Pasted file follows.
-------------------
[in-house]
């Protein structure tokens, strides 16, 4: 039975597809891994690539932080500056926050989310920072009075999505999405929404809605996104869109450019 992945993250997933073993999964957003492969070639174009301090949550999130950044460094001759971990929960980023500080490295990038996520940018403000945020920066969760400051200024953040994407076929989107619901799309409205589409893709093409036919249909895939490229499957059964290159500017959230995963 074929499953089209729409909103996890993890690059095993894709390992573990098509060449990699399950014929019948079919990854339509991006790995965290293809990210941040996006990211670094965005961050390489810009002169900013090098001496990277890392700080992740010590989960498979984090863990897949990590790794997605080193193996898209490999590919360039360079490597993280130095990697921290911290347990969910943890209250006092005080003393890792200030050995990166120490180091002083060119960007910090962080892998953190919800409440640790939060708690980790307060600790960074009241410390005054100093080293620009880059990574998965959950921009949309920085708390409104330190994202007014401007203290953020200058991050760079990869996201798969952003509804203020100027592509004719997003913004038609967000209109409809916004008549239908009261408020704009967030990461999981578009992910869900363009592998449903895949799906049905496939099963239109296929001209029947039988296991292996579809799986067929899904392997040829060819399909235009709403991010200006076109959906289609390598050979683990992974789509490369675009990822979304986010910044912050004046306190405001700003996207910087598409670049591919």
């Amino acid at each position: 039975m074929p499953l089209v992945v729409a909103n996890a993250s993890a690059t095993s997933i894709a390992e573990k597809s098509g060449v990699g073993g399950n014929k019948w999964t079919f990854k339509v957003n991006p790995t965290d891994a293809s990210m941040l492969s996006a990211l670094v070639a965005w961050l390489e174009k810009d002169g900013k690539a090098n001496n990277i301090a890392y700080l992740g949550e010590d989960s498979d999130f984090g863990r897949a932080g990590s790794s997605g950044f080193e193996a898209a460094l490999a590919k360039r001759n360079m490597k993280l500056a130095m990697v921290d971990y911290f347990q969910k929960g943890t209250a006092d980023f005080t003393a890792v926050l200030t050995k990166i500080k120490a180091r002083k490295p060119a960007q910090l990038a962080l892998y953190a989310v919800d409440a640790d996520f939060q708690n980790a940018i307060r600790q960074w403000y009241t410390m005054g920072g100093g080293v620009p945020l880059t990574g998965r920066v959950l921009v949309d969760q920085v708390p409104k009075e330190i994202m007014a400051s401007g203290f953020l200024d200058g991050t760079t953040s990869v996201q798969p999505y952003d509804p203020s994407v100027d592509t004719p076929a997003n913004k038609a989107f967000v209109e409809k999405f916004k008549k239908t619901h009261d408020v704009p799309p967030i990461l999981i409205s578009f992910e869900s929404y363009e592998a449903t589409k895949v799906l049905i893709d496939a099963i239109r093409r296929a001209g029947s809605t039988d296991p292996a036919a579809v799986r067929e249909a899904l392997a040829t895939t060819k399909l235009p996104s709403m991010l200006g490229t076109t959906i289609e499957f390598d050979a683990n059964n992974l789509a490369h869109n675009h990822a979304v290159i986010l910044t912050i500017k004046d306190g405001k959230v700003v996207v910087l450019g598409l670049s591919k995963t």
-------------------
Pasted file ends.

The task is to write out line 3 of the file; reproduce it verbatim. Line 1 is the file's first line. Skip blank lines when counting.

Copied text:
């Amino acid at each position: 039975m074929p499953l089209v992945v729409a909103n996890a993250s993890a690059t095993s997933i894709a390992e573990k597809s098509g060449v990699g073993g399950n014929k019948w999964t079919f990854k339509v957003n991006p790995t965290d891994a293809s990210m941040l492969s996006a990211l670094v070639a965005w961050l390489e174009k810009d002169g900013k690539a090098n001496n990277i301090a890392y700080l992740g949550e010590d989960s498979d999130f984090g863990r897949a932080g990590s790794s997605g950044f080193e193996a898209a460094l490999a590919k360039r001759n360079m490597k993280l500056a130095m990697v921290d971990y911290f347990q969910k929960g943890t209250a006092d980023f005080t003393a890792v926050l200030t050995k990166i500080k120490a180091r002083k490295p060119a960007q910090l990038a962080l892998y953190a989310v919800d409440a640790d996520f939060q708690n980790a940018i307060r600790q960074w403000y009241t410390m005054g920072g100093g080293v620009p945020l880059t990574g998965r920066v959950l921009v949309d969760q920085v708390p409104k009075e330190i994202m007014a400051s401007g203290f953020l200024d200058g991050t760079t953040s990869v996201q798969p999505y952003d509804p203020s994407v100027d592509t004719p076929a997003n913004k038609a989107f967000v209109e409809k999405f916004k008549k239908t619901h009261d408020v704009p799309p967030i990461l999981i409205s578009f992910e869900s929404y363009e592998a449903t589409k895949v799906l049905i893709d496939a099963i239109r093409r296929a001209g029947s809605t039988d296991p292996a036919a579809v799986r067929e249909a899904l392997a040829t895939t060819k399909l235009p996104s709403m991010l200006g490229t076109t959906i289609e499957f390598d050979a683990n059964n992974l789509a490369h869109n675009h990822a979304v290159i986010l910044t912050i500017k004046d306190g405001k959230v700003v996207v910087l450019g598409l670049s591919k995963t």